The latest adaptation of The Great Gatsby retains most of the story generations have fallen in love with. Unfortunately, Baz Luhrmann‘s gaudy style and fast cuts are too distracting. There’s still some magic from the F. Scott Fitzgerald’s novel there, but the director can’t decide between being over-the-top or toned down.

The Players:

Plot Synopsis:

Nick Carraway (Maguire) reflects on the time when he met his mysterious neighbor Jay Gatsby (DiCaprio). In the blink of an eye, Carraway’s quiet summer is filled with parties, secrets and betrayal amidst the high class society of New York. When he discovers Gatsby’s love for his cousin Daisy (Mulligan) he begins to discover who the strange millionaire really is.

The Good:

  • The Costumes: The wardrobe and production design for Luhrmann’s films are always a highlight. Gatsby takes the style of the roaring twenties and adds splashes of color on any and everything. When you see the flashy sets you want to join in on the fun.
  • Most of the Story’s Still Intact: At least Luhrmann and company had the decency to keep a large chunk of F. Scott Fitzgerald’s story intact, even down to the dialogue. The Great Gatsby retains the soap opera-like drama that we all remember from the novel. Although a couple small plot points were cut out for some reason. Also, it would have been fine if the screenwriters pulled back on Gatsby’s overuse of the phrase “Old sport.”
  • The Cast: Leonardo DiCaprio as Jay Gatsby was perfect casting, along with Carey Mulligan as Daisy Buchanan. They both conveyed the weight of history between their characters and the complicated feelings they had for each other. While Isla Fisher’s version of Myrtle is a little different from the book, her interpretation fit in with the world Luhrmann created.

The Decent:

  • Tobey Maguire: Tobey Maguire can be a good actor when he feels like it, but he doesn’t seem interested in playing Carraway. By the middle of the film, when we’re in the thick of the drama, he comes off as whiny and slightly bored. He picks it up by the end, but at that point the main character isn’t even interesting anymore.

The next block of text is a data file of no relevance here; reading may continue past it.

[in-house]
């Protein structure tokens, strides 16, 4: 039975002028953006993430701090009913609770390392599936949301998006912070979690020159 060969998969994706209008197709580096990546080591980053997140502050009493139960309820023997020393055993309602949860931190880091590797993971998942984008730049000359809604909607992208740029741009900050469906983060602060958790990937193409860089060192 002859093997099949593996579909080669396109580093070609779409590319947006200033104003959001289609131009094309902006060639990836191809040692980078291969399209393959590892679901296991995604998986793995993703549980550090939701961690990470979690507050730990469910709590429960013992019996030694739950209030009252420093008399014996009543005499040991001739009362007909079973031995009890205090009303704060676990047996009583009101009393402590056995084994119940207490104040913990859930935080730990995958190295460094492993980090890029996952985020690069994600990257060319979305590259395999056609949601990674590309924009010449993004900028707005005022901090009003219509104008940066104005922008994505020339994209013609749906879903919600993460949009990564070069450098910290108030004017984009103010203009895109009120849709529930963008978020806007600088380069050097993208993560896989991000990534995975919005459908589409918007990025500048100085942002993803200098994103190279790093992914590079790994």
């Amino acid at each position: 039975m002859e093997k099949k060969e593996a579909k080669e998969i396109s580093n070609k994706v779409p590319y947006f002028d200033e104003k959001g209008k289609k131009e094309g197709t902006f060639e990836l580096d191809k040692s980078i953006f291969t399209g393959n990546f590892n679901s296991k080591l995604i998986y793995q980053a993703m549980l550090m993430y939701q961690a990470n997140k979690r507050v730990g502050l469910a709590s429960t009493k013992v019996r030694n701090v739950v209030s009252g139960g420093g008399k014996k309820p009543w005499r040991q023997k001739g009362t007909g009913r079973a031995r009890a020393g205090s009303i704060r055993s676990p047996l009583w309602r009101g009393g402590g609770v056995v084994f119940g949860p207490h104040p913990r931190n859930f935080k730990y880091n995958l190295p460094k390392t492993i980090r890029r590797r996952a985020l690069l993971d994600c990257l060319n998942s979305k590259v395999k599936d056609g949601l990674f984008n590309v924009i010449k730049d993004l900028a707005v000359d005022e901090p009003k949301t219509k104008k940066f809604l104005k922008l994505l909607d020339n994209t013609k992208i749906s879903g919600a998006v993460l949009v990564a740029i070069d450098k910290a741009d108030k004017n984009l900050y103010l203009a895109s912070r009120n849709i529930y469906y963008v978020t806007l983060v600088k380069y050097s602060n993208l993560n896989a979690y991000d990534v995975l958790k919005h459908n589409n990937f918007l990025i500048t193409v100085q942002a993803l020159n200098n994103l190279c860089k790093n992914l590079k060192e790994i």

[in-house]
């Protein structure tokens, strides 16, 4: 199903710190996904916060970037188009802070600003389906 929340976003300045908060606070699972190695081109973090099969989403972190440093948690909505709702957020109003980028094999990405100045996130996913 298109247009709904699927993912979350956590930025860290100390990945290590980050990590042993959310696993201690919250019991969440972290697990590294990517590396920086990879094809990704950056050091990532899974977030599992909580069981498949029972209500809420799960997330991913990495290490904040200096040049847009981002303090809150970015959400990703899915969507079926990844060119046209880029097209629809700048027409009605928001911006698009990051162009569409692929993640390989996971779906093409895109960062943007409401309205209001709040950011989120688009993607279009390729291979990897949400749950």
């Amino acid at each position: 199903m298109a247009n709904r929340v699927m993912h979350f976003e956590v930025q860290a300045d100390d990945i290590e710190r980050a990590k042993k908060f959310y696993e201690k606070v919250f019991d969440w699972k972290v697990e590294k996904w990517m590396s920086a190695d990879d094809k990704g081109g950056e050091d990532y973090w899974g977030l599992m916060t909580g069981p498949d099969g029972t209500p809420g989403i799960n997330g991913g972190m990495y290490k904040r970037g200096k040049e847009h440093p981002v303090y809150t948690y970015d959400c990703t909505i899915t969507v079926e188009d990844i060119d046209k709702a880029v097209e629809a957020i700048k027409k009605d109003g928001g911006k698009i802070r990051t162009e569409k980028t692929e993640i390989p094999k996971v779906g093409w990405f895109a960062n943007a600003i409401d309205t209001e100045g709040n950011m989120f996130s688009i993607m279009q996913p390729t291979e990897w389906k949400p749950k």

• Luhrmann Being Luhrmann, Or Not: It’s frustrating how up and down Luhrmann is with his directing style. One minute he lets the classic story speak for itself, and the next he’s drowning us in overlapping shots that serve no purpose but to point out that it’s a Baz Luhrmann film. It just doesn’t work.

The Bad:

  • Cuts Galore: The editing came off as rough and was too overwhelming at times. That’s a serious problem when you’re dealing with a movie that’s shot in 3D. You’re constantly cutting back and forth in such a short amount of time. The audience’s eyes can’t pick up the effect in the shot. It’s tiring trying to get used to the inconsistent flow of action.
  • Say No to 3D: The Great Gatsby may have been shot in 3D but it didn’t need to be. While it may have been effective, it served no purpose for the film. The nature of the story and the settings didn’t suit 3D and were wasted.
  • Who Let The Soundtrack Get in Here: This soundtrack had no business accompanying this film. It was a distraction more than anything else. The score was fine, but when they started pumping out an alternate version of “Crazy in Love” it’s hard not feel embarrassed for the misplaced music.


The Great Gatsby is a jumbled up film but it’s still dramatic enough to keep people’s attention—but not ours.

The Rating: 5.5/10

The Great Gastby is out in theaters now, presented in 2D and 3D.

Photo Gallery:


Will you be seeing The Great Gatsby this weekend?